Prepared by economic consultancy Essential Economics, the research found that Victoria’s regional cities have plenty of room to grow.   Illustration: Ron Tandberg Illustration: Ron Tandberg

Land suitable for residential development would accommodate almost 179,000 lots, which could house more than 425,000 people. Almost half of this land is already covered by residential zoning.

But while land, including for industrial development is plentiful, the cities would require massive investment in aged care, health and education to properly cater for the extra residents.

Reflecting an ageing population, the biggest investment needed – more than $1.2 billion – would be required for aged-care infrastructure, the report says.

The 10 regional cities now have about 8000 aged-care places, but would need more than twice as many (17,190) by 2031.   Increased acute health needs would also be costly, with the report estimating that almost $1.1 billion would need to be spent on hospital infrastructure and emergency departments.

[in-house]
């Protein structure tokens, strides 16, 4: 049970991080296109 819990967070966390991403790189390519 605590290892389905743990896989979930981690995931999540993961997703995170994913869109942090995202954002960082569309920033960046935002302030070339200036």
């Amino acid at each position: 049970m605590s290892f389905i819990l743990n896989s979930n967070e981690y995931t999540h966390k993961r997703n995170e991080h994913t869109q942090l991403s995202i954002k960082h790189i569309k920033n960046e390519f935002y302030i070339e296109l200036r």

Almost 6000 hospital beds would be required by 2031, an increase of almost 1700 on today.

Regional Cities Victoria chairman Mark Byatt said the cities could make a big contribution to the state’s overall growth and help reduce the burden on Melbourne’s already stretched infrastructure.

”Regional cities have got a significant role to play,” said Cr Byatt, who is also the mayor of Wodonga.

”We’ve got this spread of regional cities across the state that are planning for their own growth and seeing and living with their own growth.

”What we need to maintain is the liveability of those cities.

”We need to invest in those cities so that they’ve got almost urban-like, or capital city-like, attributes, services, infrastructure. So that when we do see this population explosion … we’ve got cities ready to go,” he said.

The Implications of Population Growth on Infrastructure and Resources in Regional Cities 2012 Report finds that Victoria’s second-biggest city, Geelong, could be home to 333,000 people across the municipality by 2031.

Bendigo could be home to more than 153,000 and Ballarat home to more than 140,000. Assuming a high-growth future, the report finds that the 10 cities would need by 2031: